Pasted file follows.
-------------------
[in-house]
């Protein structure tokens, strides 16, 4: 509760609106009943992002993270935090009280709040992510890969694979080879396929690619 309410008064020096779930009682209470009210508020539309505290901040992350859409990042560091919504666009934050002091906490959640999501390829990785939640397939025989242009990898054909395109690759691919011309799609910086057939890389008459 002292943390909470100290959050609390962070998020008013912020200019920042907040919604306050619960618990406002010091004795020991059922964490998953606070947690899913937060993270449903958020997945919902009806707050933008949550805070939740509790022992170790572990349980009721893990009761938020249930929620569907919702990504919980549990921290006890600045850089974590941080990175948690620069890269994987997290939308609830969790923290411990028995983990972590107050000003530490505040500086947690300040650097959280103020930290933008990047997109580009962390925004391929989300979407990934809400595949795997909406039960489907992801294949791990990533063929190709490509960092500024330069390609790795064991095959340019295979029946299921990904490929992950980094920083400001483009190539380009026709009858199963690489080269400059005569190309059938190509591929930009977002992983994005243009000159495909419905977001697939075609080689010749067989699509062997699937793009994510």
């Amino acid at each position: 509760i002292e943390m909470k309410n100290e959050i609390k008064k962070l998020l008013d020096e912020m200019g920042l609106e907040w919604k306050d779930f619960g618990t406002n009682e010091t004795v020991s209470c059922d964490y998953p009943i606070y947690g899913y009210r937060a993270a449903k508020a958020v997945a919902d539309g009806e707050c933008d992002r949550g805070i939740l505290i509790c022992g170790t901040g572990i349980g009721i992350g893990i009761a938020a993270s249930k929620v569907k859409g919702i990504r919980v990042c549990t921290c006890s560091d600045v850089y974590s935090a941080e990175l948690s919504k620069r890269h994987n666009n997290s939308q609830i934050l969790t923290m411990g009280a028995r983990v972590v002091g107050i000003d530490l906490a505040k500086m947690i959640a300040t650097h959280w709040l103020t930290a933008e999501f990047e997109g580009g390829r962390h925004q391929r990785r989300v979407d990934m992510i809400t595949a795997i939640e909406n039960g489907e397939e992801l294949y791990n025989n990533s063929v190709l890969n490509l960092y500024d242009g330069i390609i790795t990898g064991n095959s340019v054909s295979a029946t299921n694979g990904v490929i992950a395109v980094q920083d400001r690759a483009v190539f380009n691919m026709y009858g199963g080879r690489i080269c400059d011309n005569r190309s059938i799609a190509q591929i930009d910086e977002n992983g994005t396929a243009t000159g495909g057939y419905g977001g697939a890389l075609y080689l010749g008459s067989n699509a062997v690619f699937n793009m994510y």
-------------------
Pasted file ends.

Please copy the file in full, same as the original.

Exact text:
[in-house]
């Protein structure tokens, strides 16, 4: 509760609106009943992002993270935090009280709040992510890969694979080879396929690619 309410008064020096779930009682209470009210508020539309505290901040992350859409990042560091919504666009934050002091906490959640999501390829990785939640397939025989242009990898054909395109690759691919011309799609910086057939890389008459 002292943390909470100290959050609390962070998020008013912020200019920042907040919604306050619960618990406002010091004795020991059922964490998953606070947690899913937060993270449903958020997945919902009806707050933008949550805070939740509790022992170790572990349980009721893990009761938020249930929620569907919702990504919980549990921290006890600045850089974590941080990175948690620069890269994987997290939308609830969790923290411990028995983990972590107050000003530490505040500086947690300040650097959280103020930290933008990047997109580009962390925004391929989300979407990934809400595949795997909406039960489907992801294949791990990533063929190709490509960092500024330069390609790795064991095959340019295979029946299921990904490929992950980094920083400001483009190539380009026709009858199963690489080269400059005569190309059938190509591929930009977002992983994005243009000159495909419905977001697939075609080689010749067989699509062997699937793009994510």
């Amino acid at each position: 509760i002292e943390m909470k309410n100290e959050i609390k008064k962070l998020l008013d020096e912020m200019g920042l609106e907040w919604k306050d779930f619960g618990t406002n009682e010091t004795v020991s209470c059922d964490y998953p009943i606070y947690g899913y009210r937060a993270a449903k508020a958020v997945a919902d539309g009806e707050c933008d992002r949550g805070i939740l505290i509790c022992g170790t901040g572990i349980g009721i992350g893990i009761a938020a993270s249930k929620v569907k859409g919702i990504r919980v990042c549990t921290c006890s560091d600045v850089y974590s935090a941080e990175l948690s919504k620069r890269h994987n666009n997290s939308q609830i934050l969790t923290m411990g009280a028995r983990v972590v002091g107050i000003d530490l906490a505040k500086m947690i959640a300040t650097h959280w709040l103020t930290a933008e999501f990047e997109g580009g390829r962390h925004q391929r990785r989300v979407d990934m992510i809400t595949a795997i939640e909406n039960g489907e397939e992801l294949y791990n025989n990533s063929v190709l890969n490509l960092y500024d242009g330069i390609i790795t990898g064991n095959s340019v054909s295979a029946t299921n694979g990904v490929i992950a395109v980094q920083d400001r690759a483009v190539f380009n691919m026709y009858g199963g080879r690489i080269c400059d011309n005569r190309s059938i799609a190509q591929i930009d910086e977002n992983g994005t396929a243009t000159g495909g057939y419905g977001g697939a890389l075609y080689l010749g008459s067989n699509a062997v690619f699937n793009m994510y």